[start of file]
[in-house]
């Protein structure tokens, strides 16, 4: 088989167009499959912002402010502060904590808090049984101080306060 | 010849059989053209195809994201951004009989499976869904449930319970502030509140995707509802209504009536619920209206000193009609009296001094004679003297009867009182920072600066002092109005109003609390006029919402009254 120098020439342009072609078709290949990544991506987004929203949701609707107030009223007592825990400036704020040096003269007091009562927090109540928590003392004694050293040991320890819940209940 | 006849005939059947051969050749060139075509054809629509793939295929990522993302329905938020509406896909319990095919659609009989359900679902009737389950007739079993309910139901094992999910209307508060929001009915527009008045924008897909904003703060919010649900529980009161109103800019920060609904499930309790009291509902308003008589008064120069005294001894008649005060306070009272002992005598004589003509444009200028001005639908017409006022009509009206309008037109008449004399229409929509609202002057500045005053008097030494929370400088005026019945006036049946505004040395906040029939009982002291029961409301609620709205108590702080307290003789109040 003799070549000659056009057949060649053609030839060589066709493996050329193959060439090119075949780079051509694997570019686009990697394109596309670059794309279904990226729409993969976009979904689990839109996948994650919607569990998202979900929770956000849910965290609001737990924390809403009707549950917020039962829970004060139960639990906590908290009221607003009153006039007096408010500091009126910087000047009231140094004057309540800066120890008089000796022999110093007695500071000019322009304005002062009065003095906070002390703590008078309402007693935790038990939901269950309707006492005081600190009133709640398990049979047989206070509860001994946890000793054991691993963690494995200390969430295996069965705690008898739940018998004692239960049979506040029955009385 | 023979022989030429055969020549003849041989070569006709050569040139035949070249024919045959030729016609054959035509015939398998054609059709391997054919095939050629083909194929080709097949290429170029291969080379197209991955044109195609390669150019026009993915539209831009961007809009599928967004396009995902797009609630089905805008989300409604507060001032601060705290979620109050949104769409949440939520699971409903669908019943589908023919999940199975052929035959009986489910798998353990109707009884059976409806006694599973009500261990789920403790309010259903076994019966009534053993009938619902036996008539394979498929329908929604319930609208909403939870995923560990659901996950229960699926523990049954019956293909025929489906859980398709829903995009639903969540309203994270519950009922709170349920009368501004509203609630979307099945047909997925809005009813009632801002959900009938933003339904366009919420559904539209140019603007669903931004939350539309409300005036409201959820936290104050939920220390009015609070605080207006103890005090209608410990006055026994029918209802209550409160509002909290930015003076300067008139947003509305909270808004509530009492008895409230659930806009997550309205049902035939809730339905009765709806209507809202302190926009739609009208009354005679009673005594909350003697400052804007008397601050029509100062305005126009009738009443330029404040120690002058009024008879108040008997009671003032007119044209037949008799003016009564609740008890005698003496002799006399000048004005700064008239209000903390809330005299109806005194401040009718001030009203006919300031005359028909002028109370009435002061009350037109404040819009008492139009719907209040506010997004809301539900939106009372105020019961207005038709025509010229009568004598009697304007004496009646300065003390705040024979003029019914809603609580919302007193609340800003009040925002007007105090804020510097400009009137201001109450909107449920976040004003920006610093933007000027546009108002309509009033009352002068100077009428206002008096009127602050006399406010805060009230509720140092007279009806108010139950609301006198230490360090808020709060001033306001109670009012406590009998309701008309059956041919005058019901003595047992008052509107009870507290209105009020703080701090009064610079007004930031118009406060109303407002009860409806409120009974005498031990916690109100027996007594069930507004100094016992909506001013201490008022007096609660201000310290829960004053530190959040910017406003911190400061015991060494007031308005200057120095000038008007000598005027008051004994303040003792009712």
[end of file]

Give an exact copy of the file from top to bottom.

[in-house]
């Protein structure tokens, strides 16, 4: 088989167009499959912002402010502060904590808090049984101080306060 | 010849059989053209195809994201951004009989499976869904449930319970502030509140995707509802209504009536619920209206000193009609009296001094004679003297009867009182920072600066002092109005109003609390006029919402009254 120098020439342009072609078709290949990544991506987004929203949701609707107030009223007592825990400036704020040096003269007091009562927090109540928590003392004694050293040991320890819940209940 | 006849005939059947051969050749060139075509054809629509793939295929990522993302329905938020509406896909319990095919659609009989359900679902009737389950007739079993309910139901094992999910209307508060929001009915527009008045924008897909904003703060919010649900529980009161109103800019920060609904499930309790009291509902308003008589008064120069005294001894008649005060306070009272002992005598004589003509444009200028001005639908017409006022009509009206309008037109008449004399229409929509609202002057500045005053008097030494929370400088005026019945006036049946505004040395906040029939009982002291029961409301609620709205108590702080307290003789109040 003799070549000659056009057949060649053609030839060589066709493996050329193959060439090119075949780079051509694997570019686009990697394109596309670059794309279904990226729409993969976009979904689990839109996948994650919607569990998202979900929770956000849910965290609001737990924390809403009707549950917020039962829970004060139960639990906590908290009221607003009153006039007096408010500091009126910087000047009231140094004057309540800066120890008089000796022999110093007695500071000019322009304005002062009065003095906070002390703590008078309402007693935790038990939901269950309707006492005081600190009133709640398990049979047989206070509860001994946890000793054991691993963690494995200390969430295996069965705690008898739940018998004692239960049979506040029955009385 | 023979022989030429055969020549003849041989070569006709050569040139035949070249024919045959030729016609054959035509015939398998054609059709391997054919095939050629083909194929080709097949290429170029291969080379197209991955044109195609390669150019026009993915539209831009961007809009599928967004396009995902797009609630089905805008989300409604507060001032601060705290979620109050949104769409949440939520699971409903669908019943589908023919999940199975052929035959009986489910798998353990109707009884059976409806006694599973009500261990789920403790309010259903076994019966009534053993009938619902036996008539394979498929329908929604319930609208909403939870995923560990659901996950229960699926523990049954019956293909025929489906859980398709829903995009639903969540309203994270519950009922709170349920009368501004509203609630979307099945047909997925809005009813009632801002959900009938933003339904366009919420559904539209140019603007669903931004939350539309409300005036409201959820936290104050939920220390009015609070605080207006103890005090209608410990006055026994029918209802209550409160509002909290930015003076300067008139947003509305909270808004509530009492008895409230659930806009997550309205049902035939809730339905009765709806209507809202302190926009739609009208009354005679009673005594909350003697400052804007008397601050029509100062305005126009009738009443330029404040120690002058009024008879108040008997009671003032007119044209037949008799003016009564609740008890005698003496002799006399000048004005700064008239209000903390809330005299109806005194401040009718001030009203006919300031005359028909002028109370009435002061009350037109404040819009008492139009719907209040506010997004809301539900939106009372105020019961207005038709025509010229009568004598009697304007004496009646300065003390705040024979003029019914809603609580919302007193609340800003009040925002007007105090804020510097400009009137201001109450909107449920976040004003920006610093933007000027546009108002309509009033009352002068100077009428206002008096009127602050006399406010805060009230509720140092007279009806108010139950609301006198230490360090808020709060001033306001109670009012406590009998309701008309059956041919005058019901003595047992008052509107009870507290209105009020703080701090009064610079007004930031118009406060109303407002009860409806409120009974005498031990916690109100027996007594069930507004100094016992909506001013201490008022007096609660201000310290829960004053530190959040910017406003911190400061015991060494007031308005200057120095000038008007000598005027008051004994303040003792009712």